• Abraham had greatly desired to see the promised Saviour. He offered up the most earnest prayer that before his death he might behold the Messiah. And he saw Christ. A supernatural light was given him, and he acknowledged Christ's divine character. He saw His day, and was glad. He was given a view of the divine sacrifice for sin. Of this sacrifice he had an illustration in his own experience. The command came to him, “Take now thy son, thine only son Isaac, whom thou lovest, ... and offer him ... for a burnt offering.” (Genesis 22:2). Upon the altar of sacrifice he laid the son of promise, the son in whom his hopes were centered. Then as he waited beside the altar with knife upraised to obey God, he heard a voice from heaven saying, “Lay not thine hand upon the lad, neither do thou anything unto him: for now I know that thou fearest God, seeing thou hast not withheld thy son, thine only son from Me.” (Genesis 22:12). This terrible ordeal was imposed upon Abraham that he might see the day of Christ, and realize the great love of God for the world, so great that to raise it from its degradation, He gave His only-begotten Son to a most shameful death.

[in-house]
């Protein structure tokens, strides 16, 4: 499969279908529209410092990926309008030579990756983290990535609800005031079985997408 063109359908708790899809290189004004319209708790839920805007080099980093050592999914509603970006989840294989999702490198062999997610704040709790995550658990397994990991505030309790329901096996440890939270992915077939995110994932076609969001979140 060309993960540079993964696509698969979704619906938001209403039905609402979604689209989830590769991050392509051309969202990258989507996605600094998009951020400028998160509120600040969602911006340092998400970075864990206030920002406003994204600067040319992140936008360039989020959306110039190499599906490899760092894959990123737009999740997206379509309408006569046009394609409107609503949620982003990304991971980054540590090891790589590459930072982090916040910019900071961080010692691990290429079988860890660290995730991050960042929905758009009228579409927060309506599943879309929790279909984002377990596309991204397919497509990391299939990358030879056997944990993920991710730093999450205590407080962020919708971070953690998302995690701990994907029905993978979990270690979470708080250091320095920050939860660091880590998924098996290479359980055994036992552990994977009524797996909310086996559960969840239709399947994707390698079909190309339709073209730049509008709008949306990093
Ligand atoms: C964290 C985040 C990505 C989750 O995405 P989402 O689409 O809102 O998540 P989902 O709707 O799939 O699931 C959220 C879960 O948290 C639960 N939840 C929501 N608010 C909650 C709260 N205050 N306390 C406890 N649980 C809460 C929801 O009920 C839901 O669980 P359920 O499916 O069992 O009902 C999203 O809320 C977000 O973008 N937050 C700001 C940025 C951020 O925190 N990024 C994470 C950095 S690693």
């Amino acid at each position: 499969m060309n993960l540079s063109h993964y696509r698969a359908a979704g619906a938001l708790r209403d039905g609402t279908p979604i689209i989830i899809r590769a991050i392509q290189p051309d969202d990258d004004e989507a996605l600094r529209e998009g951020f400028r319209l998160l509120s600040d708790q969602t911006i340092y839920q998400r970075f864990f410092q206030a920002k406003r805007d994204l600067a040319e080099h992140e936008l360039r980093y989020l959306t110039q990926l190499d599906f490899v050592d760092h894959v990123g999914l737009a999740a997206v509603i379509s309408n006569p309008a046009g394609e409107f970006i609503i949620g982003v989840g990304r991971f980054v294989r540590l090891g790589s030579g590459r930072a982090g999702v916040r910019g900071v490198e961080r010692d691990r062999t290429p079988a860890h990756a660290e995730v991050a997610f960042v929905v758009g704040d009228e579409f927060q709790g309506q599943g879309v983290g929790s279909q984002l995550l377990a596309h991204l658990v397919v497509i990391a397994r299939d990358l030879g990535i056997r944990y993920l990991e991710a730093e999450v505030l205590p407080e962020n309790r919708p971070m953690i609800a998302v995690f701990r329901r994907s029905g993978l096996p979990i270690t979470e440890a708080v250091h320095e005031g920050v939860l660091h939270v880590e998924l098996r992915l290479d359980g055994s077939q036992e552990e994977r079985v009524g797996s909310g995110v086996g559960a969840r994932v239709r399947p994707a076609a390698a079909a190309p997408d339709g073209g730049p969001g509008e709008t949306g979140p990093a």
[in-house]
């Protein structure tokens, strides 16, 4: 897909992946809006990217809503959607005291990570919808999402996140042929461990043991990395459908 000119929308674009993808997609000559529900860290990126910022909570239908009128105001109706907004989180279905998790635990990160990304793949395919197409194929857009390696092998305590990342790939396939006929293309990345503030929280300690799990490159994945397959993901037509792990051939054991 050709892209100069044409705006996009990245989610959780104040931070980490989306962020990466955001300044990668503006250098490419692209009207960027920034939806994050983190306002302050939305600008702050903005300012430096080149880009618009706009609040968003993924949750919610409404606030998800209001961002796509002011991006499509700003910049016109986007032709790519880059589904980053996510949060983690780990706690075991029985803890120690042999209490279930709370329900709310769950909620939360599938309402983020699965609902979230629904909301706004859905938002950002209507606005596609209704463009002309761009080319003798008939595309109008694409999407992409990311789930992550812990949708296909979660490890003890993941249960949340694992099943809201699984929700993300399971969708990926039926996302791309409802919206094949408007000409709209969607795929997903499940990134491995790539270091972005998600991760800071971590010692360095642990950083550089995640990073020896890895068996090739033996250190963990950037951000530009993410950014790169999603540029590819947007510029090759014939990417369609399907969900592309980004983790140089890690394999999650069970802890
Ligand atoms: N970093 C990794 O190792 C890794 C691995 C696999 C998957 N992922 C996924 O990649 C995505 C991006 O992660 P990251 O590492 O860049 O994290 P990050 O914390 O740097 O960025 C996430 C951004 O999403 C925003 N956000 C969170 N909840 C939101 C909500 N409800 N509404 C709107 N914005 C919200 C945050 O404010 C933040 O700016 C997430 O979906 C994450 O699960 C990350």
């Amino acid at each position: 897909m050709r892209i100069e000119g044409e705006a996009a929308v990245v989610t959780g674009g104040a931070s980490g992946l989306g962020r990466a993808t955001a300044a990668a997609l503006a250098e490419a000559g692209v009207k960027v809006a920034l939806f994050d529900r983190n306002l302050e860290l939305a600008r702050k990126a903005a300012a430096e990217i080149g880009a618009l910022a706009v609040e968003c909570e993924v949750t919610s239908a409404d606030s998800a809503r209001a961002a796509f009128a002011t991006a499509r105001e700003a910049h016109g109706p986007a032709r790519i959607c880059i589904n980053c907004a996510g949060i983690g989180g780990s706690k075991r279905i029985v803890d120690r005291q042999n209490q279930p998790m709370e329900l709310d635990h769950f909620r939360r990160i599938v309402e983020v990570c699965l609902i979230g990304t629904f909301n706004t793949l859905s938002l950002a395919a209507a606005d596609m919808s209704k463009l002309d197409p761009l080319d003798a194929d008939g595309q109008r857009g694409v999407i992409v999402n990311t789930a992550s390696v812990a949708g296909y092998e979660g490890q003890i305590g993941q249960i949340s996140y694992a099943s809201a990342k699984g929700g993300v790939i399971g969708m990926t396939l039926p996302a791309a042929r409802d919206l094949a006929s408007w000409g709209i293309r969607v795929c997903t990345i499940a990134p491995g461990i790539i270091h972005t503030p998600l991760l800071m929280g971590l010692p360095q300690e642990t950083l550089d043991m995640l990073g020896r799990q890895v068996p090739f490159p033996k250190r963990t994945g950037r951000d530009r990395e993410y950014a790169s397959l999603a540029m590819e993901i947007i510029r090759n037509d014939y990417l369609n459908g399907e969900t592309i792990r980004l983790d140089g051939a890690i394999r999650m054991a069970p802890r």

• Abraham learned of God the greatest lesson ever given to mortal. His prayer that he might see Christ before he should die was answered. He saw Christ; he saw all that mortal can see, and live. By making an entire surrender, he was able to understand the vision of Christ, which had been given him. He was shown that in giving His only-begotten Son to save sinners from eternal ruin, God was making a greater and more wonderful sacrifice than ever man could make. (DA 468-469)